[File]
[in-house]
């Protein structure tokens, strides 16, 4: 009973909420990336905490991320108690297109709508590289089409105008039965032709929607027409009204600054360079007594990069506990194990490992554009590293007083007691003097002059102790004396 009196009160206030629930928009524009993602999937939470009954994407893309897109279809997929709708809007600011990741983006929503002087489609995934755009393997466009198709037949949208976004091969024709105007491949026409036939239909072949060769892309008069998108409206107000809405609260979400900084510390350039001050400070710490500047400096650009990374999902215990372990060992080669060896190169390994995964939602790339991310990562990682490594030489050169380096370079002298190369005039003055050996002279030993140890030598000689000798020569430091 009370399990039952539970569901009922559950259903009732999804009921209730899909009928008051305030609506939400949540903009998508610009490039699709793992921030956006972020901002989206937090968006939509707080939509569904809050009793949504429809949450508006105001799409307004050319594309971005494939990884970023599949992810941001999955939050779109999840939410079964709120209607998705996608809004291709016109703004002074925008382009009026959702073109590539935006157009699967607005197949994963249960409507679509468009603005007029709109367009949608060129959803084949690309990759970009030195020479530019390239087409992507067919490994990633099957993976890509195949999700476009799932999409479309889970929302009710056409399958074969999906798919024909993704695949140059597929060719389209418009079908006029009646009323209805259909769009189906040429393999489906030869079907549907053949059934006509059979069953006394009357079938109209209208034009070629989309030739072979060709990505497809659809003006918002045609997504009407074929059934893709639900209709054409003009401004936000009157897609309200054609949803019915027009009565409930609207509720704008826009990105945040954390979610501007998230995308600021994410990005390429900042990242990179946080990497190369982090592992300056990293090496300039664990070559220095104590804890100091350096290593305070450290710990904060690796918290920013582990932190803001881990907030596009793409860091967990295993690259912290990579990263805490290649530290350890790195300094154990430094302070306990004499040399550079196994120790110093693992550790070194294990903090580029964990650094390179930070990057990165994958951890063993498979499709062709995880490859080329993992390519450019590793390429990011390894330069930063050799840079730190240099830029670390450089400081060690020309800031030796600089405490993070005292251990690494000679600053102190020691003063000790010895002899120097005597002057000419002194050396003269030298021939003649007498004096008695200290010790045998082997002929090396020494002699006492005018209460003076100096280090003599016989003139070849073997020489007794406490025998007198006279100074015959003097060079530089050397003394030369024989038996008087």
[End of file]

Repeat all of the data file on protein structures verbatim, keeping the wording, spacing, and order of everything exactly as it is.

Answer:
[in-house]
């Protein structure tokens, strides 16, 4: 009973909420990336905490991320108690297109709508590289089409105008039965032709929607027409009204600054360079007594990069506990194990490992554009590293007083007691003097002059102790004396 009196009160206030629930928009524009993602999937939470009954994407893309897109279809997929709708809007600011990741983006929503002087489609995934755009393997466009198709037949949208976004091969024709105007491949026409036939239909072949060769892309008069998108409206107000809405609260979400900084510390350039001050400070710490500047400096650009990374999902215990372990060992080669060896190169390994995964939602790339991310990562990682490594030489050169380096370079002298190369005039003055050996002279030993140890030598000689000798020569430091 009370399990039952539970569901009922559950259903009732999804009921209730899909009928008051305030609506939400949540903009998508610009490039699709793992921030956006972020901002989206937090968006939509707080939509569904809050009793949504429809949450508006105001799409307004050319594309971005494939990884970023599949992810941001999955939050779109999840939410079964709120209607998705996608809004291709016109703004002074925008382009009026959702073109590539935006157009699967607005197949994963249960409507679509468009603005007029709109367009949608060129959803084949690309990759970009030195020479530019390239087409992507067919490994990633099957993976890509195949999700476009799932999409479309889970929302009710056409399958074969999906798919024909993704695949140059597929060719389209418009079908006029009646009323209805259909769009189906040429393999489906030869079907549907053949059934006509059979069953006394009357079938109209209208034009070629989309030739072979060709990505497809659809003006918002045609997504009407074929059934893709639900209709054409003009401004936000009157897609309200054609949803019915027009009565409930609207509720704008826009990105945040954390979610501007998230995308600021994410990005390429900042990242990179946080990497190369982090592992300056990293090496300039664990070559220095104590804890100091350096290593305070450290710990904060690796918290920013582990932190803001881990907030596009793409860091967990295993690259912290990579990263805490290649530290350890790195300094154990430094302070306990004499040399550079196994120790110093693992550790070194294990903090580029964990650094390179930070990057990165994958951890063993498979499709062709995880490859080329993992390519450019590793390429990011390894330069930063050799840079730190240099830029670390450089400081060690020309800031030796600089405490993070005292251990690494000679600053102190020691003063000790010895002899120097005597002057000419002194050396003269030298021939003649007498004096008695200290010790045998082997002929090396020494002699006492005018209460003076100096280090003599016989003139070849073997020489007794406490025998007198006279100074015959003097060079530089050397003394030369024989038996008087």